Now in light of his untimely passing, more than ever it’s important to remember that there isn’t nor will there ever be anyone quite like the musical chameleon that is David Bowie.
The 69 year old’s legacy and influential sphere is as wide as The Beatles, Bob Dylan or The Velvet Underground, however Bowie’s arsenal of sound extends far beyond either any of these three important acts, having continually pushed his own creative boundaries into a myriad of genres expanding from traditional folk, dolled-up glam rock, groovin’ funk and soul with hints of jazz, he’s pushed the buttons of electronica, traded lyrics for haunting ambience, powered through ’80s synth and dance, not to mention his experimentation with industrial and alt-rock, there’s very few sonic rocks in the Bowie court that remain unturned.
Despite still releasing brilliant and interesting new music in both 2013 and 2014, and just a handful of days ago in the form of Blackstar, Bowie no longer hits the open road for tours however that doesn’t mean there isn’t opportunity to celebrate the legend’s artistry in live performance.
Space Oddity (1969)
For so, so many, this was the first image anyone ever saw of David Bowie, and despite the amount of changes the man went through, it’s definitely been ever-lasting, who could ever forget the alien-like figure with the insane red mullet straddling an acoustic guitar on the ‘Space Oddity’ music video?
In saying that, this record is so much more than just the iconic introduction to “Major Tom”, the album laden with folk-pop tunes like ‘Unwashed and Somewhat Slightly Dazed’ to the twang-meets-psychedelica, ‘Memory Of A Free Festival’ that closes the record out in the ultimate euphoric chorusing – something that would surely be found later in Bowie’s work.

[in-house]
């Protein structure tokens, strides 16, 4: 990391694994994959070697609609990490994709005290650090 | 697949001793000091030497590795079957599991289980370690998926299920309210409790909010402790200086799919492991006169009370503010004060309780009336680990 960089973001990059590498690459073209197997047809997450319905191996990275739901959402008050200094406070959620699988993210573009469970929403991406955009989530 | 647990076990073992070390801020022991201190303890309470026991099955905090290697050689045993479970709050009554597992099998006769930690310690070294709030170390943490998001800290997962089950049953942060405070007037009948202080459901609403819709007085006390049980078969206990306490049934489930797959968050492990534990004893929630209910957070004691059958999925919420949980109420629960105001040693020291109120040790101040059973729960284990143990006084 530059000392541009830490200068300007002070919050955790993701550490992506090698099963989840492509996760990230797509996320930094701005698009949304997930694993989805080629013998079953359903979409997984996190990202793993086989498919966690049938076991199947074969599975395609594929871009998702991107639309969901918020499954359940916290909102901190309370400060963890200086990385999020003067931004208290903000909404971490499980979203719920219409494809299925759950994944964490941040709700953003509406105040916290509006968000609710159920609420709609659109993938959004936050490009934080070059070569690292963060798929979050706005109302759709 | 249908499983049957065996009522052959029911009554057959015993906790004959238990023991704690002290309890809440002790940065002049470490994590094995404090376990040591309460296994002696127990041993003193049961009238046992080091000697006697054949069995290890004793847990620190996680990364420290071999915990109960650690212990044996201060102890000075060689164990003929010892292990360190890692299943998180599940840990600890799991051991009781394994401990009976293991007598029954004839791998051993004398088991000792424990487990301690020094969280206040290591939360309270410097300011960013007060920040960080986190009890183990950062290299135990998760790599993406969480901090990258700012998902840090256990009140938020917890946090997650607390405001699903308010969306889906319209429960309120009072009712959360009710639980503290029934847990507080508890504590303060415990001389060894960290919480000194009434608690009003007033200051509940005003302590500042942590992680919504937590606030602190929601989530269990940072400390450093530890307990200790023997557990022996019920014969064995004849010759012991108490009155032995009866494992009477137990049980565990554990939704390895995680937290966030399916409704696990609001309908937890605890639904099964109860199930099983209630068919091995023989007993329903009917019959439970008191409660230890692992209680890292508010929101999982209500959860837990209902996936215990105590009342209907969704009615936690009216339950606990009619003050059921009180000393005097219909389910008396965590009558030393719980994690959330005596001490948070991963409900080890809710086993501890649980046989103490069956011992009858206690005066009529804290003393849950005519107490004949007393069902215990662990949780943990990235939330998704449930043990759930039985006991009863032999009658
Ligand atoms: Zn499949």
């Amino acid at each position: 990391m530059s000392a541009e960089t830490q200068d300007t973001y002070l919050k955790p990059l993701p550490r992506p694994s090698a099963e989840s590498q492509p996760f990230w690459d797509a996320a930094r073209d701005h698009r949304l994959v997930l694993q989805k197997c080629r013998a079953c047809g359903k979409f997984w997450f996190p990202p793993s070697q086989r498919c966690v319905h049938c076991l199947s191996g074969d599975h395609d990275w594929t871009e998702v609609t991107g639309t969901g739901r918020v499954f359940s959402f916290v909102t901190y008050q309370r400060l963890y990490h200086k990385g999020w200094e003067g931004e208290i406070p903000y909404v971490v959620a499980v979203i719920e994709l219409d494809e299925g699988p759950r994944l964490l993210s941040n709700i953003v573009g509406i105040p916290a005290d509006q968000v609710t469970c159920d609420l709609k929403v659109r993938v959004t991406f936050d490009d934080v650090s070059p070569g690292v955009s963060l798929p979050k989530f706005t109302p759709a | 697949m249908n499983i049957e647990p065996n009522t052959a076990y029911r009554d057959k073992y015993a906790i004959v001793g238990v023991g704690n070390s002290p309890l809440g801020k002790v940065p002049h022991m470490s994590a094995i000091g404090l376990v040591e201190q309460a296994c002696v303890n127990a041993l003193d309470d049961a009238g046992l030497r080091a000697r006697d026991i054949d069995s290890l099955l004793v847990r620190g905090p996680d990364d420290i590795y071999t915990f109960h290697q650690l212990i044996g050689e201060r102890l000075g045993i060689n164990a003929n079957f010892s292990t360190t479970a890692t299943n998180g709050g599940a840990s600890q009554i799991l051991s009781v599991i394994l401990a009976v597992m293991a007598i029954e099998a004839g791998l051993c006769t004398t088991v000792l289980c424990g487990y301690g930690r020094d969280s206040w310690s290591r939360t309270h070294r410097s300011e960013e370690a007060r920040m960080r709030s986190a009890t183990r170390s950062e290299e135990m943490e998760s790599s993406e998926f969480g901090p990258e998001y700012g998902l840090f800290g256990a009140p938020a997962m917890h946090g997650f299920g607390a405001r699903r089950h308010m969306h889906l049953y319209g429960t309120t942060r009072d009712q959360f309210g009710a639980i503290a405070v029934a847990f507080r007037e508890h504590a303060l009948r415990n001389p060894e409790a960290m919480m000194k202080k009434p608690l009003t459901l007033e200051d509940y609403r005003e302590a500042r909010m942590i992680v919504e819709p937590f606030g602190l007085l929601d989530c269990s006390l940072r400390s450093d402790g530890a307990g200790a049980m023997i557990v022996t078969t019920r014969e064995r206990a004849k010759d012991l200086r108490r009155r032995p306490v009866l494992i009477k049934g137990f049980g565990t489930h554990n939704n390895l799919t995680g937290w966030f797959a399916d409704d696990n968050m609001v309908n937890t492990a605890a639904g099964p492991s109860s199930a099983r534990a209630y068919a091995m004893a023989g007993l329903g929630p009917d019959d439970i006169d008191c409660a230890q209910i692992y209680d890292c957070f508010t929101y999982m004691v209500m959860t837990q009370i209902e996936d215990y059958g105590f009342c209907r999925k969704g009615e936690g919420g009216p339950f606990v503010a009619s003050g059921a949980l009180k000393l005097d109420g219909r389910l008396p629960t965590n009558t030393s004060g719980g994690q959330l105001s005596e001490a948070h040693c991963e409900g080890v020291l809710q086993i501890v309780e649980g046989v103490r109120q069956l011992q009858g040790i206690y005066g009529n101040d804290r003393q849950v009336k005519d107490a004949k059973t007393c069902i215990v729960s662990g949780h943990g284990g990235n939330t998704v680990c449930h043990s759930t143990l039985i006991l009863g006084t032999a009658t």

The Rise and Fall Of Ziggy Stardust and the Spiders From Mars (1972)
No matter what phase of David Bowie you were introduced to, all sounds lead listeners a time when the alien-like character Ziggy Stardust walked planet earth playing glam rock tunes.
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Critically acclaimed, Bowie’s undeniable magnum opus saw both he and his incredibly talented guitarist Mick Ronson at their collaborative finest, producing an 11-track piece of output that would be the blueprint of a musical genre and was the soundtrack of a cultural movement: glam rock.
Of course, everyone knows the more famous tracks like ‘Ziggy Stardust’, ‘Moonage Daydream’ and ‘Starman’ however, the record boasts of infinite Bowie brilliance. Hearts still skip with the drumbeat of album introducer ‘Five Years’, fans still belt the chorus of ‘Lady Stardust’ and the fashion world are still using the title ‘Rock ‘n’ Roll Suicide’ as a name for countless shows and clothing lines.
The Rise and Fall of Ziggy Stardust and the Spiders From Mars is as musically and culturally important as Sergeant Peppers or Exile On Main Street.
Diamond Dogs (1974)
The concept for Bowie’s last dance in glam rock was inspired by the George Orwell novel Nineteen Eighty-Four, however he was unable to gain full rights from the author’s estate and as such, had to tweak the record toward a more Bowie post-apocalyptic world.